To quote Walt Whitman, “I am multitudes:”

  • silence-loving and serious
  • quirky and curioussusan
  • flummoxed by facts and numbers
  • entranced by mysteries, the lost, and unknown
  • lover of trees, poems, books, and sky
  • mitten-knitter, cushion sitter
  • city walker, perpetual student
  • sister, lover, mother, friend, granny, auntie, used-to-be-daughter
  • glorious nobody
  • out-of-tune singer, buddha bell ringer

I was born in Oshkosh, Wisconsin on the shore of Lake Winnebago and learned to ice skate as soon as I could walk.  In the ’60s during my four years in Madison at the University of Wisconsin, I listened to the Beatles and joined the protests against the war in Viet Nam.  Then came marriage and graduate school in Cambridge, Massachusetts where we lived for the next five years and where our two children were born.  After returning to the DC area and finishing my Masters at the University of Maryland, we left for three years in Tanzania where I worked in a clinic with Mama Phoebe and taught sewing and English and fell in love with the red earth, the baobab trees, and the women who grew peanuts and walked everywhere.

Stateside again, I completed a PhD and learned to listen to the people who came to the clinic where I worked as a psychotherapist and later to my private office overlooking Dupont Circle in Washington, D.C.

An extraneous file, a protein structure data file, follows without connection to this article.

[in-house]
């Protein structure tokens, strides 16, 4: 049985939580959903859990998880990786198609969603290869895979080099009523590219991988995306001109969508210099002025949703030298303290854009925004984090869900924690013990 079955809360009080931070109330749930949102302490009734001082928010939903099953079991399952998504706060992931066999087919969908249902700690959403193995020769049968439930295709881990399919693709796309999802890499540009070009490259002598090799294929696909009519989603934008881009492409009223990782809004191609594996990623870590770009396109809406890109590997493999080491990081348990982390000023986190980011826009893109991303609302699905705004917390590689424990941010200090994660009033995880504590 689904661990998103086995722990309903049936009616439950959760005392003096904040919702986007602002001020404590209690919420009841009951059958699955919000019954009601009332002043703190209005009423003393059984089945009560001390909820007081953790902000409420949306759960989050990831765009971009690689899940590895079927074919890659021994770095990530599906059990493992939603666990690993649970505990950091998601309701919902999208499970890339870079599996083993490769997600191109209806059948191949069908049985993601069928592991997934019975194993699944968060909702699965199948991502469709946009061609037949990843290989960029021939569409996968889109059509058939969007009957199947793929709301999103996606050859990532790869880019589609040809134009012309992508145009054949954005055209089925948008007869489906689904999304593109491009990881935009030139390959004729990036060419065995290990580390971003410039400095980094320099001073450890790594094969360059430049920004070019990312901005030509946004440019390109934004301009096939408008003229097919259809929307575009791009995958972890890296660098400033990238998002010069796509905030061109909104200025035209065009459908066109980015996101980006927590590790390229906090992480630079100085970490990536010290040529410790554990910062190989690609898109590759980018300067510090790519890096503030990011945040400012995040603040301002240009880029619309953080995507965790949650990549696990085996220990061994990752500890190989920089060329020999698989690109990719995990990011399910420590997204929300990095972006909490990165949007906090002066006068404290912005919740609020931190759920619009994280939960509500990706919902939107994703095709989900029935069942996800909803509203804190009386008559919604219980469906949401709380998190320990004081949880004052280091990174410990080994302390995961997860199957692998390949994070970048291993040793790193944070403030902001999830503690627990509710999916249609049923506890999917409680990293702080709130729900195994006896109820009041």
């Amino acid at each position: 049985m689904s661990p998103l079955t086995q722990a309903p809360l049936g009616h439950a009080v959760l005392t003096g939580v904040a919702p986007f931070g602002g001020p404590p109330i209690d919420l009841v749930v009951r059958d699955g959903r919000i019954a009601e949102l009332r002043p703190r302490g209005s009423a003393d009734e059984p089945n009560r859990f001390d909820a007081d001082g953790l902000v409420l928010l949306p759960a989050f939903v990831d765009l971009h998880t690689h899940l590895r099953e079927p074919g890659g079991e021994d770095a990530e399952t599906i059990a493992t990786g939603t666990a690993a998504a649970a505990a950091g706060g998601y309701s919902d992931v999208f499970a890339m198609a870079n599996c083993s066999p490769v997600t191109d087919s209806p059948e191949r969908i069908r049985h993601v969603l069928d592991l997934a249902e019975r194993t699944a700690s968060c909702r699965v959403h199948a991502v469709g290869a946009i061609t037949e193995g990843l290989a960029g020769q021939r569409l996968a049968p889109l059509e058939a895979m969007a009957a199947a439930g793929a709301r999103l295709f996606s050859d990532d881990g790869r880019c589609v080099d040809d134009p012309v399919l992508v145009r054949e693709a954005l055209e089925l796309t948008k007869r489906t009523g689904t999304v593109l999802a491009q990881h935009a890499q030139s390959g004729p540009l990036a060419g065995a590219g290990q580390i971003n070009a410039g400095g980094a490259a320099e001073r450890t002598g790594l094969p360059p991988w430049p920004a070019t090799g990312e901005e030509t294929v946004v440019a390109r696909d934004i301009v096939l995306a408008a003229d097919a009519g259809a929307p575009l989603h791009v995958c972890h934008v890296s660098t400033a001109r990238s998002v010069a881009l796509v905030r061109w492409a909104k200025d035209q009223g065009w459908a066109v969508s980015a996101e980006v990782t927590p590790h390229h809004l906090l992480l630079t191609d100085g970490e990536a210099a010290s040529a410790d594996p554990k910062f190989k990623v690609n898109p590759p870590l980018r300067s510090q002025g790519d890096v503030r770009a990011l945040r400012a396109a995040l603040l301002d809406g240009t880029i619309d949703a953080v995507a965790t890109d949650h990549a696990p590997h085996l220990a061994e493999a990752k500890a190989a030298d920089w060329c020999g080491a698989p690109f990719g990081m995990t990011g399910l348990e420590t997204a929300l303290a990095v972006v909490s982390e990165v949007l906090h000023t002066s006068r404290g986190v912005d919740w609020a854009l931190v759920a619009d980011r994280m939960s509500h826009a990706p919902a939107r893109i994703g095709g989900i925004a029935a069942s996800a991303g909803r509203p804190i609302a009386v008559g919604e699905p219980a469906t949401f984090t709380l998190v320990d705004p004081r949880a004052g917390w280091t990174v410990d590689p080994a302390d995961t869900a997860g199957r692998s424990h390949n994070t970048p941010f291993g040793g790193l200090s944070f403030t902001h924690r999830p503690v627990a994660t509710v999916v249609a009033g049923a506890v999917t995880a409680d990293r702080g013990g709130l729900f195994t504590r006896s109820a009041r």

The search for my father who was killed in WWII led me to Ann Mix and the American War Orphans Network (AWON).  Ann and I interviewed dozens of others whose fathers had been killed in WWII and together wrote Lost in the Victory, a book that broke the silence surrounding mention of our fathers’ deaths in war and how their deaths affected our lives.  The search for my father grew into an ever-deepening connection and I now feel as if I know him.

Then I began the search for my mother’s two sisters, Dorothy and Elinor, family I had also never met. Dorothy was easy to find and her laughter stays with me.  The biggest surprise was finding Elinor alive at age 94 and then finding her children, my cousins.  Parts of the story of my searches have been published in the Washingtonian, Reader’s Digest, the Mindfulness Bell, and Lost in the Victory.  A more complete account of the searches can be found in my second book, The Beauty of What Remains.

A trip to Ladakh in northern India with a friend opened the door to meditation and I rediscovered an inner spaciousness I had known in the slower life in Africa and missed deeply. Extended retreats at Deer Park Monastery in California and Plum Village in France have taught me new ways to see myself and the world.  Meditation and mindfulness have become a way of life as are writing and painting.